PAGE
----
What is Community-Based Suicide Prevention?

the community comes together to offer support inside the communityIn 2023, suicide was the 11th leading cause of death, accounting for 1.4 in 10,000 individuals, or 1.70 million suicide attempts in the year. Those statistics are tragic and every one of them is a person who might have lived if they had better resources, better education, and more help improving quality of life. Today, we know that suicide prevention more and more often requires constant intervention, help with living, and outreach before suicidal ideation (suicidal thoughts) become a reality. Yet, many of us don’t know how to reach out to get medical help, wait lists for therapists are not helpful in getting treatment for feeling suicidal now, and 56% of suicide attempts are fatal. That means we need local, organized support for individuals struggling with suicidal thoughts.

Often, that means community-based suicide prevention. Here, the community comes together to offer support inside the community, often a neighborhood or large building, with assigned people responsible, training, information, and a means of escalating people to counseling and support in case community support is not enough.

What is Community-Based Suicide Prevention:

Community-based suicide prevention is often defined as non-clinical efforts led by community members such as individuals with experience, leaders, or gatekeepers. This means it is comprised of amateurs who have (hopefully) received some training but who are primarily able to help by having experience and by knowing the community.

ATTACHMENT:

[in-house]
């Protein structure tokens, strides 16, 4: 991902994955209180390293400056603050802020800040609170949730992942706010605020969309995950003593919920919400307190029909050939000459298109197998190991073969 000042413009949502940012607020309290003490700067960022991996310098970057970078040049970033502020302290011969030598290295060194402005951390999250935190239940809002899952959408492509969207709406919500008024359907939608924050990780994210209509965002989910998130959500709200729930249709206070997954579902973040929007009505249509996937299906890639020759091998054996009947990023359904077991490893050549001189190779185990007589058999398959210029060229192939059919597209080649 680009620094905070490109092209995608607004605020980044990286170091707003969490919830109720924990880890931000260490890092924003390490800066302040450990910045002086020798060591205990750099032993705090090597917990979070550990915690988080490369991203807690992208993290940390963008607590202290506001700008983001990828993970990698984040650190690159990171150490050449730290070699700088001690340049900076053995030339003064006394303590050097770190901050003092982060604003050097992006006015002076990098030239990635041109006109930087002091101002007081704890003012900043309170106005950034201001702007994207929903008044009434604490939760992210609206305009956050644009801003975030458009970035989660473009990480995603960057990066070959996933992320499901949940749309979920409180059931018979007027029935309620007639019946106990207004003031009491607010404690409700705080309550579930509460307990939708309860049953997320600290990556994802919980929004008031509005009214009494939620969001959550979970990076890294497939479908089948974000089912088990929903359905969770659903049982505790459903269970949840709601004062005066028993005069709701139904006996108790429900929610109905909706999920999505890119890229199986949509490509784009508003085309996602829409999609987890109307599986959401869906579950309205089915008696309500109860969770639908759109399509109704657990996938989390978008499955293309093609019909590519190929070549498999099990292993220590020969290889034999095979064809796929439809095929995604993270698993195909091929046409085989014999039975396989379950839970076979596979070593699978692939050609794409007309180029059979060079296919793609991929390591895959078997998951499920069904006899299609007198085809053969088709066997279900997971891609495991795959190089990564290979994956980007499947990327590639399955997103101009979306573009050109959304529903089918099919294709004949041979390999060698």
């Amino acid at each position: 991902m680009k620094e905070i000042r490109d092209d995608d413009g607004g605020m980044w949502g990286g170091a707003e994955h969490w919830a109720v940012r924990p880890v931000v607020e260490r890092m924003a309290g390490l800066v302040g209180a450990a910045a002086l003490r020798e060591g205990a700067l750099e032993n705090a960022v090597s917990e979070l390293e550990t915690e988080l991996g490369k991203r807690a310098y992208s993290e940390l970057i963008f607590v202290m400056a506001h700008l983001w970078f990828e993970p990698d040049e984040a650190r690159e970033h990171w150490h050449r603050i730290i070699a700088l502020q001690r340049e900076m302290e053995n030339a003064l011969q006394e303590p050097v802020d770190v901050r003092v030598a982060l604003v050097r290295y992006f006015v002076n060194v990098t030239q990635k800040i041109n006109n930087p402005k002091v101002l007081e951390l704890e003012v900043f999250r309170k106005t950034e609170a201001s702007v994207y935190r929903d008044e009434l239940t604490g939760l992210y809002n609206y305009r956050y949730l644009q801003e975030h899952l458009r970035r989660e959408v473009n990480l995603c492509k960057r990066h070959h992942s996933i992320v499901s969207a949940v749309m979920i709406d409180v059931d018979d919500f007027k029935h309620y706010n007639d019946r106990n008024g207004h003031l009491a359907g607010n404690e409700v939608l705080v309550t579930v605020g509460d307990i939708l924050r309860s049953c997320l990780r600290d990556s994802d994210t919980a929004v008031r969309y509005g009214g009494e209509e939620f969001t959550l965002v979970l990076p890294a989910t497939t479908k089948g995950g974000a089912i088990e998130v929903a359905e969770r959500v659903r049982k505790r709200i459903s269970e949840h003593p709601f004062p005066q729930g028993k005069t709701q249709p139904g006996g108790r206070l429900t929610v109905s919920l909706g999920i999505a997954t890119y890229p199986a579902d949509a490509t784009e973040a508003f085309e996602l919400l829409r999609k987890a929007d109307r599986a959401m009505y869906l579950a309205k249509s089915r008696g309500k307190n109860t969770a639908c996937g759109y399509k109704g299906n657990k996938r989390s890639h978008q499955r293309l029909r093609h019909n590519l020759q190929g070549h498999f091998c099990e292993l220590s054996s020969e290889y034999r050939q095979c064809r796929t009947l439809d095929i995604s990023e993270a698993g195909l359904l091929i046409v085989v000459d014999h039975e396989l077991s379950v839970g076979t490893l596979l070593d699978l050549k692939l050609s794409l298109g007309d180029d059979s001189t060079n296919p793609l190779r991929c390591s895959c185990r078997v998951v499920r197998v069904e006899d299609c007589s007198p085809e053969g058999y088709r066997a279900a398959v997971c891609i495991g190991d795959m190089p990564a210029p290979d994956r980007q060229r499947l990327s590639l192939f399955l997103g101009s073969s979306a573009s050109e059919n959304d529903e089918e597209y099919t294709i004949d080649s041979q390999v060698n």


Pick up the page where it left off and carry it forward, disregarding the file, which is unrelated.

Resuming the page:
Often this means that the individuals involved must know their community, must be able to identify needs, and must be able to get along with and understand the diverse cultures in their community. That also often means having education to help them understand what drives suicide, what quality of life looks like and what wellbeing looks like, and the different approaches to getting to the same result of improved quality of life and mental health outlook.

In practice that often means:

  • Education services available to community members wishing to participate
  • Outreach initiatives so community members know who they can talk to
  • Peer-led drop-in and emergency facilities and numbers as an alternative to emergency services in case of suicidal ideation
  • Peer support groups and meetings
  • Partnerships with clinical counselors and emergency support services for ease of escalation in case additional care or support is needed.

In a community in means:

community support sharing contact details with new people within the group

  • Putting together a plan and choosing people to represent or function as leaders and gatekeepers. These volunteers must often be available around the clock and must be comfortable sharing private contact details via WhatsApp or a similar app.
  • Defining goals including where the community outreach should aim
  • Creating partnerships with local educators and healthcare providers and establishing set protocols with them
  • Identifying necessary learning and training and ensuring that key people and their backups receive it. This means knowing how to talk to someone who is feeling suicidal, being able to recognize opportunities for quality-of-life improvements, being able to offer coaching and assistance, and being able to offer education.
  • Creating community approaches to reducing suicide, such as reducing stigma within the group. This means talking about it, offering education, and creating awareness of suicide, so that people can learn what they are feeling and can figure out the tools they need to get help.
  • Creating a toolbox of resources and options for individuals who are looking for help, even if they don’t want to engage with their local community
  • Creating resources based on quality-of-life improvements, such as social outings, help with home and chores, community engagement, reducing loneliness, etc.